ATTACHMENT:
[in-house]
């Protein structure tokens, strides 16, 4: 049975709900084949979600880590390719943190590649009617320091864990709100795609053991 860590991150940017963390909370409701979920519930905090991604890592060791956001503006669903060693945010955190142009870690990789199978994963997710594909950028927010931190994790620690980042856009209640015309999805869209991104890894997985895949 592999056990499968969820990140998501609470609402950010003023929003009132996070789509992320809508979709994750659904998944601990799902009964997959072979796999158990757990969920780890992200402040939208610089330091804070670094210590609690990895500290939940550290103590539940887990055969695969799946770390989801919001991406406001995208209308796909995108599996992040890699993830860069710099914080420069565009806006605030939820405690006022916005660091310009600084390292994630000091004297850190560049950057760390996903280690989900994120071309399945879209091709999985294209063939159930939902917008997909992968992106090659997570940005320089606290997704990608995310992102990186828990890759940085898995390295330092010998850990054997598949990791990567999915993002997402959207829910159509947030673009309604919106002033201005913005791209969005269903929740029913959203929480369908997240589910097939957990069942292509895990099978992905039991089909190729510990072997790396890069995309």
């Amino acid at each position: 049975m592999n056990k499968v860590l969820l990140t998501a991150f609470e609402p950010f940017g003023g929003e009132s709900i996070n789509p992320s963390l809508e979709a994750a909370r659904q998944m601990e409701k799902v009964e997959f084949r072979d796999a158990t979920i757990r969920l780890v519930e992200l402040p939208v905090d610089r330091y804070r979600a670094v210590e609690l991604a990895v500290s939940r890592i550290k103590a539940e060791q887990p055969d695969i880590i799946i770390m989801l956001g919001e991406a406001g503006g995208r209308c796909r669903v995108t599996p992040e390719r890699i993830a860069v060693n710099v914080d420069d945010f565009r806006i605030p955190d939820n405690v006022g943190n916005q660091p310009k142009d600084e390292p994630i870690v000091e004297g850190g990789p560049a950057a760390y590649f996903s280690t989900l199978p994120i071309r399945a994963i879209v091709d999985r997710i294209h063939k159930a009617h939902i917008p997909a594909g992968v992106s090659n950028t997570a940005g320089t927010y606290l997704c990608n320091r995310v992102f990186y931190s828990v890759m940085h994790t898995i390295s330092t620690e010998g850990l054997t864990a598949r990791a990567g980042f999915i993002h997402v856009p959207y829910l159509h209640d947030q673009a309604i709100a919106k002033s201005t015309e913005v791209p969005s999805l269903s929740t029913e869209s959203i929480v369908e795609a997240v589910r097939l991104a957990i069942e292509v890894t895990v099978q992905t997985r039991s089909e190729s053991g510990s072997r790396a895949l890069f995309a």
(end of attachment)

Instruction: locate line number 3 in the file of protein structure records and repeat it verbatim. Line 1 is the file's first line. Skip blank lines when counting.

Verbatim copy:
């Amino acid at each position: 049975m592999n056990k499968v860590l969820l990140t998501a991150f609470e609402p950010f940017g003023g929003e009132s709900i996070n789509p992320s963390l809508e979709a994750a909370r659904q998944m601990e409701k799902v009964e997959f084949r072979d796999a158990t979920i757990r969920l780890v519930e992200l402040p939208v905090d610089r330091y804070r979600a670094v210590e609690l991604a990895v500290s939940r890592i550290k103590a539940e060791q887990p055969d695969i880590i799946i770390m989801l956001g919001e991406a406001g503006g995208r209308c796909r669903v995108t599996p992040e390719r890699i993830a860069v060693n710099v914080d420069d945010f565009r806006i605030p955190d939820n405690v006022g943190n916005q660091p310009k142009d600084e390292p994630i870690v000091e004297g850190g990789p560049a950057a760390y590649f996903s280690t989900l199978p994120i071309r399945a994963i879209v091709d999985r997710i294209h063939k159930a009617h939902i917008p997909a594909g992968v992106s090659n950028t997570a940005g320089t927010y606290l997704c990608n320091r995310v992102f990186y931190s828990v890759m940085h994790t898995i390295s330092t620690e010998g850990l054997t864990a598949r990791a990567g980042f999915i993002h997402v856009p959207y829910l159509h209640d947030q673009a309604i709100a919106k002033s201005t015309e913005v791209p969005s999805l269903s929740t029913e869209s959203i929480v369908e795609a997240v589910r097939l991104a957990i069942e292509v890894t895990v099978q992905t997985r039991s089909e190729s053991g510990s072997r790396a895949l890069f995309a």